Dispersion in Chromatography Columns - Experimental Validation of the Van Deemter Equation > Page 77

It is seen that the 1 micron column can provided an efficiency of over two hundred thousand plates whereas the column 100 micron column can provide an efficiency of over two billion theoretical plates (assuming an inlet pressure of 1000 p.s.i). However, it must be emphasized that the high efficiency column will be extremely long and have an inordenantly long analysis time. In addition, the practical limitations of present day chromatography equipment render the realization of even a modest performance from LC capillary columns extremely difficult to realize experimentally.

 

Experimental Validation of the Van Deemter Equation

The different equations were tested against an extensive set of accurately measured experimental data reported by Katz et al. (24) and, in order to identify the most pertinent equation, their data and some of their conclusions will be considered in this chapter. The equations that were examined, are as follows,

                                     The Van Deemter equation.

                                 The Giddings equation.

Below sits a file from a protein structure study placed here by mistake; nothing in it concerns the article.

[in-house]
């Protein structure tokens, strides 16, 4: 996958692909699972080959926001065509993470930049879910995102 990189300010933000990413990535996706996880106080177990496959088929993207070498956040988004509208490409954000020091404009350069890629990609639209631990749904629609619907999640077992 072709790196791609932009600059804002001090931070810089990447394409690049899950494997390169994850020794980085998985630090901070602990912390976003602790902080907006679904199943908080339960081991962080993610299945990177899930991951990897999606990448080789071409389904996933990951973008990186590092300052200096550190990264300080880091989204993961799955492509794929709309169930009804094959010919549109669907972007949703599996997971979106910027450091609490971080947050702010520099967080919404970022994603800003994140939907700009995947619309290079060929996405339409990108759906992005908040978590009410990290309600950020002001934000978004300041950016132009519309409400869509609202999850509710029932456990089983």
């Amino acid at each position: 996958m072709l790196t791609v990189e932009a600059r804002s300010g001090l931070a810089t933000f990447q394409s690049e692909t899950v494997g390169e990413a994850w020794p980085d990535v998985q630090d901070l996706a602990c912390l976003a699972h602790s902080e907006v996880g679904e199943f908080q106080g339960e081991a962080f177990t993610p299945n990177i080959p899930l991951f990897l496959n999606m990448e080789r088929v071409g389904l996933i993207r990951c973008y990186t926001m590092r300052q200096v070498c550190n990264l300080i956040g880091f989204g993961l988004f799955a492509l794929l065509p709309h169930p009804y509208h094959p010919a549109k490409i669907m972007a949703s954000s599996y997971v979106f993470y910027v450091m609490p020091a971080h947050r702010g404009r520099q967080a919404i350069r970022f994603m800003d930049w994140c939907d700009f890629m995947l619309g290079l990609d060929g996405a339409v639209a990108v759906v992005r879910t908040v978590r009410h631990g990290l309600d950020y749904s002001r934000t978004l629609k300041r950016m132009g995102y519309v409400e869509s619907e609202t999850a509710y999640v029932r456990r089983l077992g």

The Huber equation.

                                 The Knox equation.

                The Horvath equation.

 

At first sight, it might appear adequate to apply the above equations to a number of experimental data sets of (H) and (u) and to identify that equation that provides the best fit. Unfortunately, this is of little use as, due to their nature, all five equations would provide an excellent fit to any given experimentally derived data set, provided the data was obtained with sufficient precision. However, all the individual terms in each equation purport to describe a specific dispersive effect. That being so, if the dispersion effect described is to be physically significant over the mobile phase velocity range examined, all the constants for the above equations derived from a curve fitting procedure must be positive and real. Any equation, that did not consistently provide positive and real values for all the constants, would obviously not be an appropriate and explicit equation to describe the dispersion effects occurring over the range of velocities examined. However, any equation that does provide a good fit  to a series of experimentally determined data sets and meet the requirement that all constants were positive and real would still not uniquely identify the correct equation for column design.